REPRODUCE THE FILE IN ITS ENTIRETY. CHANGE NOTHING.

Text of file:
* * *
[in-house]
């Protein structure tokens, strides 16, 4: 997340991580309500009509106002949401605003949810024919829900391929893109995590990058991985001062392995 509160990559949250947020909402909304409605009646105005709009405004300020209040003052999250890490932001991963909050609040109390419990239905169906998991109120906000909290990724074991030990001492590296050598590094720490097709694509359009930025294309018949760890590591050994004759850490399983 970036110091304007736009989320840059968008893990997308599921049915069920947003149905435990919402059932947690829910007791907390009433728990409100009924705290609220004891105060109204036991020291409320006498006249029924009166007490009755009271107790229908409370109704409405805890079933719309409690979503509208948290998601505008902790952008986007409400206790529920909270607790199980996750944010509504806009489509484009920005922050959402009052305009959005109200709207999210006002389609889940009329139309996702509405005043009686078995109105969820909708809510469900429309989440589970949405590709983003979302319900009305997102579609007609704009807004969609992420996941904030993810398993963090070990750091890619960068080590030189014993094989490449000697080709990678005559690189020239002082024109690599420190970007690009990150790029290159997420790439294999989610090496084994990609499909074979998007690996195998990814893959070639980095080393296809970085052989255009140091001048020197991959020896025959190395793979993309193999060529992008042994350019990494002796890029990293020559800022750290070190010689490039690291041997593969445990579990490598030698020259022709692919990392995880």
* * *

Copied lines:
[in-house]
């Protein structure tokens, strides 16, 4: 997340991580309500009509106002949401605003949810024919829900391929893109995590990058991985001062392995 509160990559949250947020909402909304409605009646105005709009405004300020209040003052999250890490932001991963909050609040109390419990239905169906998991109120906000909290990724074991030990001492590296050598590094720490097709694509359009930025294309018949760890590591050994004759850490399983 970036110091304007736009989320840059968008893990997308599921049915069920947003149905435990919402059932947690829910007791907390009433728990409100009924705290609220004891105060109204036991020291409320006498006249029924009166007490009755009271107790229908409370109704409405805890079933719309409690979503509208948290998601505008902790952008986007409400206790529920909270607790199980996750944010509504806009489509484009920005922050959402009052305009959005109200709207999210006002389609889940009329139309996702509405005043009686078995109105969820909708809510469900429309989440589970949405590709983003979302319900009305997102579609007609704009807004969609992420996941904030993810398993963090070990750091890619960068080590030189014993094989490449000697080709990678005559690189020239002082024109690599420190970007690009990150790029290159997420790439294999989610090496084994990609499909074979998007690996195998990814893959070639980095080393296809970085052989255009140091001048020197991959020896025959190395793979993309193999060529992008042994350019990494002796890029990293020559800022750290070190010689490039690291041997593969445990579990490598030698020259022709692919990392995880």